Dodola, Ethiopia

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Dodola, Ethiopia
Dodola, Ethiopia is located in Ethiopia
Dodola, Ethiopia
Dodola, Ethiopia
Location within Ethiopia
Coordinates: 6°59′N 39°11′E / 6.983°N 39.183°E / 6.983; 39.183Coordinates: 6°59′N 39°11′E / 6.983°N 39.183°E / 6.983; 39.183
Country  Ethiopia
Region Oromia
Zone Mirab Arsi Zone
Population (2005)
 • Total 24,767
Time zone EAT (UTC+3)

Dodola is a town in southeastern Ethiopia. Located in the Mirab Arsi Zone of the Oromia Region, this town has a latitude and longitude of 06°59′N 39°11′E / 6.983°N 39.183°E / 6.983; 39.183, with an elevation ranging from 2362 to 2493 meters above sea level. It is the administrative center of Dodola woreda.

History[edit]

Arnold Weinholt Hodson passed through Dodola when he was the British resident in southern Ethiopia (1914-1923).[1] The Italian Guida described Dodola in 1938 as a town with an important market in an area rich in resources of agriculture and forest, and having 150 inhabitants. The Guida further mentioned the village church of Kidane Mihret as a notable landmark.[2]

The road to Dodola built by the Italian occupants had fallen into disrepair by the time of the Bale revolt. However, a telephone landline to the town was in operation by 1964.[2]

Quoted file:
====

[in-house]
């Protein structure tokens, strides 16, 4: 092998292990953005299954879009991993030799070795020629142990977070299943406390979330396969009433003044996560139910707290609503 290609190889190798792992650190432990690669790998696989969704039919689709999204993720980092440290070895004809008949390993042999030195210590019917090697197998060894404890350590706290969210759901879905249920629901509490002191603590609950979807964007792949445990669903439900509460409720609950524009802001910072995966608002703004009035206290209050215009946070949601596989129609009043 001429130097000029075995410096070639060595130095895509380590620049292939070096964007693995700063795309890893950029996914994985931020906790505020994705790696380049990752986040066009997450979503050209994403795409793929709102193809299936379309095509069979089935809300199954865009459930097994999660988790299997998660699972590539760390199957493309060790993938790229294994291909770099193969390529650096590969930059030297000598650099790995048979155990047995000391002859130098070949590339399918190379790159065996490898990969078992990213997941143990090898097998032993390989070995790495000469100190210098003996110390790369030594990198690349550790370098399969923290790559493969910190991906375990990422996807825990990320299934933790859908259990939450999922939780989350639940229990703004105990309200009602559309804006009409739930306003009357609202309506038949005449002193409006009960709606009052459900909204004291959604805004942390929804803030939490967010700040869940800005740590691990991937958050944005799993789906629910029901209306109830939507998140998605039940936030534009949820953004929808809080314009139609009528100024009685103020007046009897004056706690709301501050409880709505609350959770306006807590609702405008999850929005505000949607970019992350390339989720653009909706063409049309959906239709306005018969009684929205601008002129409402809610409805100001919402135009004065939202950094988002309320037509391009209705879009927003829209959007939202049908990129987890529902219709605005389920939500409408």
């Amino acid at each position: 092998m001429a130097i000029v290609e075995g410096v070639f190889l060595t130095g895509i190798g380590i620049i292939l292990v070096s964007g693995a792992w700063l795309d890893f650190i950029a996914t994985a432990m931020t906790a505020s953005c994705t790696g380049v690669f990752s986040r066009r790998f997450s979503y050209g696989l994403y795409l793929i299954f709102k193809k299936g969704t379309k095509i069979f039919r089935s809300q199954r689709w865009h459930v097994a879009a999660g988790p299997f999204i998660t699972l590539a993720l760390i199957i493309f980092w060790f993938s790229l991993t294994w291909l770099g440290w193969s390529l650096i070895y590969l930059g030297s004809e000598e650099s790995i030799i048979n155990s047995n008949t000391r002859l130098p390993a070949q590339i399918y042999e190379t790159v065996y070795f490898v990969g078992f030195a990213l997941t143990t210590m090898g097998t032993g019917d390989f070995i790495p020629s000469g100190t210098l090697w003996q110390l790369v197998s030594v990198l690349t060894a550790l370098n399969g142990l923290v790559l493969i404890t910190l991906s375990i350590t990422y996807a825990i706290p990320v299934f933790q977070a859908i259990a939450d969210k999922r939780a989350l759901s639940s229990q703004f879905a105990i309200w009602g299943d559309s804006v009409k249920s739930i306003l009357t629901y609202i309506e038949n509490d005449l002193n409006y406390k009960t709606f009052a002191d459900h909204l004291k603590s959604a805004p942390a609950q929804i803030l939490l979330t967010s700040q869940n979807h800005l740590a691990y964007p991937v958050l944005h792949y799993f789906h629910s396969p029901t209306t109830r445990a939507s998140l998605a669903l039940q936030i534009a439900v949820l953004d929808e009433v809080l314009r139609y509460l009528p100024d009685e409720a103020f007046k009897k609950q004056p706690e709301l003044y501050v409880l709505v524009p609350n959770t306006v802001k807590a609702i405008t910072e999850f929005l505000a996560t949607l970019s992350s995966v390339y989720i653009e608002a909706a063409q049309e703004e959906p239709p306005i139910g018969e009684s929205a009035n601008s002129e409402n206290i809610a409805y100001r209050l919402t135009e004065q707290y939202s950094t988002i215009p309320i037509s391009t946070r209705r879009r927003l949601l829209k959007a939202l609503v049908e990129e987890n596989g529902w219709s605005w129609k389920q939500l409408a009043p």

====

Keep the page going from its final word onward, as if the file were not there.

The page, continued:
The Ethiopian Ministry of Education gave permission on 21 March 1949 to a group of Danish missionaries to establish a station at Dodola, but due to funding issues the mission was not started until 1952. The mission included a school and a clinic. Over the following years the station had a constant problem with retaining staff, but by 1971 it had secured support from the Lutheran World Federation.[2]

Demographics[edit]

Based on figures from the Central Statistical Agency in 2005, Dodola has an estimated total population of 24,767 of whom 12,444 are men and 12,323 are women.[3] The 1994 national census reported this town had a total population of 13,847 of whom 6,749 were men and 7,098 were women.

Notes[edit]

  1. ^ Arnold Hodson, "Southern Abyssinia", Geographical Journal, 53 (1919), p. 73
  2. ^ a b c "Local History in Ethiopia" The Nordic Africa Institute website (accessed 29 November 2007)
  3. ^ CSA 2005 National Statistics, Table B.4